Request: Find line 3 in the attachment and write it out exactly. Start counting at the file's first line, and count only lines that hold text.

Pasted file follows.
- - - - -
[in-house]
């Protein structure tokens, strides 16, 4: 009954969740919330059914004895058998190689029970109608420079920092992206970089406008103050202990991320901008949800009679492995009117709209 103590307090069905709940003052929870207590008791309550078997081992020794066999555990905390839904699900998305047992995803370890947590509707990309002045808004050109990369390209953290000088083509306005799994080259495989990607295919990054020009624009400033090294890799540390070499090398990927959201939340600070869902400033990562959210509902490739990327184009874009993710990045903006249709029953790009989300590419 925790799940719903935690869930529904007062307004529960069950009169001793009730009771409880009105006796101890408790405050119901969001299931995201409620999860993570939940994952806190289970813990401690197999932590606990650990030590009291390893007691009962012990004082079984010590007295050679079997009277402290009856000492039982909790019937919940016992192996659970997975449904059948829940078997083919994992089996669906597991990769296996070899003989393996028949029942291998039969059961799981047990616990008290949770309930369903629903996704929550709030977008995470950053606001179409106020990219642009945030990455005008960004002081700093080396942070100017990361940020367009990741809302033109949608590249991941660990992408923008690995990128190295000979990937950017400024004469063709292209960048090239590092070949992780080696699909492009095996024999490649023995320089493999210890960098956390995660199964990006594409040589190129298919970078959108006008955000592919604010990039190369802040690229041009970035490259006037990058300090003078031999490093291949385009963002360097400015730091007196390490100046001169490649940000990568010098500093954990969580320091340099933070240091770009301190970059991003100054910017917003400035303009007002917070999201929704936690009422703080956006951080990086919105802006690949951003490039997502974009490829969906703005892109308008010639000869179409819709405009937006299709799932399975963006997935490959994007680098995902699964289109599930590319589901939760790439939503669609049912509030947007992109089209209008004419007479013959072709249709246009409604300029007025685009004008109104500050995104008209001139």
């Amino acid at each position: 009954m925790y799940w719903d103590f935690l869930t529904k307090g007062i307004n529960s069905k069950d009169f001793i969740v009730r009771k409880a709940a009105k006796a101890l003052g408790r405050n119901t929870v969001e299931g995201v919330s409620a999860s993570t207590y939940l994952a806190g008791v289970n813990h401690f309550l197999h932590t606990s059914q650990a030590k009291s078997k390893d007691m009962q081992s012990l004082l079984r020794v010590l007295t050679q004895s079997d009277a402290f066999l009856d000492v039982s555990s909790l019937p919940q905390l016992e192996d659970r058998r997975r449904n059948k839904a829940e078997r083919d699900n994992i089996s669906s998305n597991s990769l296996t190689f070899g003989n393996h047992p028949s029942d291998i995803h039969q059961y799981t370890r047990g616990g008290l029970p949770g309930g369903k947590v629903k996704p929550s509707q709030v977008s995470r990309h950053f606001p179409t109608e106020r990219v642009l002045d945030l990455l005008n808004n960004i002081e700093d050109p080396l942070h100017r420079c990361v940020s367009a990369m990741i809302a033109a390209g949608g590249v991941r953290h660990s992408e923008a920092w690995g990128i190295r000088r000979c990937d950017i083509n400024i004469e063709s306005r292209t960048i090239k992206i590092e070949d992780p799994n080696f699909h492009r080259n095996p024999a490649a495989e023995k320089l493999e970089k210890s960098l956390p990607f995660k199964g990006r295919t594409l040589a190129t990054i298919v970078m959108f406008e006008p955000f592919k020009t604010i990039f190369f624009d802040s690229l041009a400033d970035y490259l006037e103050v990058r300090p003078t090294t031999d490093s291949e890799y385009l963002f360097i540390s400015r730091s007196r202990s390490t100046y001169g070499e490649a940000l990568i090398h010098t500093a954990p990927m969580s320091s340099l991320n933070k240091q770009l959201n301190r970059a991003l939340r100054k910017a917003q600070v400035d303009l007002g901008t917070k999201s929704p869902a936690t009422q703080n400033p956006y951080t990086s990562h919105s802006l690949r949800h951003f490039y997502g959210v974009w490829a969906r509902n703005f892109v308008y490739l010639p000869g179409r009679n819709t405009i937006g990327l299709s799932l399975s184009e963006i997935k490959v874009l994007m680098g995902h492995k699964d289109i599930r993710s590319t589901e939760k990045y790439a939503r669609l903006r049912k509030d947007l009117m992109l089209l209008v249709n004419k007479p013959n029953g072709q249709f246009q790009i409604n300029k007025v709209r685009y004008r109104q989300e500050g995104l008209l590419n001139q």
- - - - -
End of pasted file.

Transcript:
């Amino acid at each position: 009954m925790y799940w719903d103590f935690l869930t529904k307090g007062i307004n529960s069905k069950d009169f001793i969740v009730r009771k409880a709940a009105k006796a101890l003052g408790r405050n119901t929870v969001e299931g995201v919330s409620a999860s993570t207590y939940l994952a806190g008791v289970n813990h401690f309550l197999h932590t606990s059914q650990a030590k009291s078997k390893d007691m009962q081992s012990l004082l079984r020794v010590l007295t050679q004895s079997d009277a402290f066999l009856d000492v039982s555990s909790l019937p919940q905390l016992e192996d659970r058998r997975r449904n059948k839904a829940e078997r083919d699900n994992i089996s669906s998305n597991s990769l296996t190689f070899g003989n393996h047992p028949s029942d291998i995803h039969q059961y799981t370890r047990g616990g008290l029970p949770g309930g369903k947590v629903k996704p929550s509707q709030v977008s995470r990309h950053f606001p179409t109608e106020r990219v642009l002045d945030l990455l005008n808004n960004i002081e700093d050109p080396l942070h100017r420079c990361v940020s367009a990369m990741i809302a033109a390209g949608g590249v991941r953290h660990s992408e923008a920092w690995g990128i190295r000088r000979c990937d950017i083509n400024i004469e063709s306005r292209t960048i090239k992206i590092e070949d992780p799994n080696f699909h492009r080259n095996p024999a490649a495989e023995k320089l493999e970089k210890s960098l956390p990607f995660k199964g990006r295919t594409l040589a190129t990054i298919v970078m959108f406008e006008p955000f592919k020009t604010i990039f190369f624009d802040s690229l041009a400033d970035y490259l006037e103050v990058r300090p003078t090294t031999d490093s291949e890799y385009l963002f360097i540390s400015r730091s007196r202990s390490t100046y001169g070499e490649a940000l990568i090398h010098t500093a954990p990927m969580s320091s340099l991320n933070k240091q770009l959201n301190r970059a991003l939340r100054k910017a917003q600070v400035d303009l007002g901008t917070k999201s929704p869902a936690t009422q703080n400033p956006y951080t990086s990562h919105s802006l690949r949800h951003f490039y997502g959210v974009w490829a969906r509902n703005f892109v308008y490739l010639p000869g179409r009679n819709t405009i937006g990327l299709s799932l399975s184009e963006i997935k490959v874009l994007m680098g995902h492995k699964d289109i599930r993710s590319t589901e939760k990045y790439a939503r669609l903006r049912k509030d947007l009117m992109l089209l209008v249709n004419k007479p013959n029953g072709q249709f246009q790009i409604n300029k007025v709209r685009y004008r109104q989300e500050g995104l008209l590419n001139q």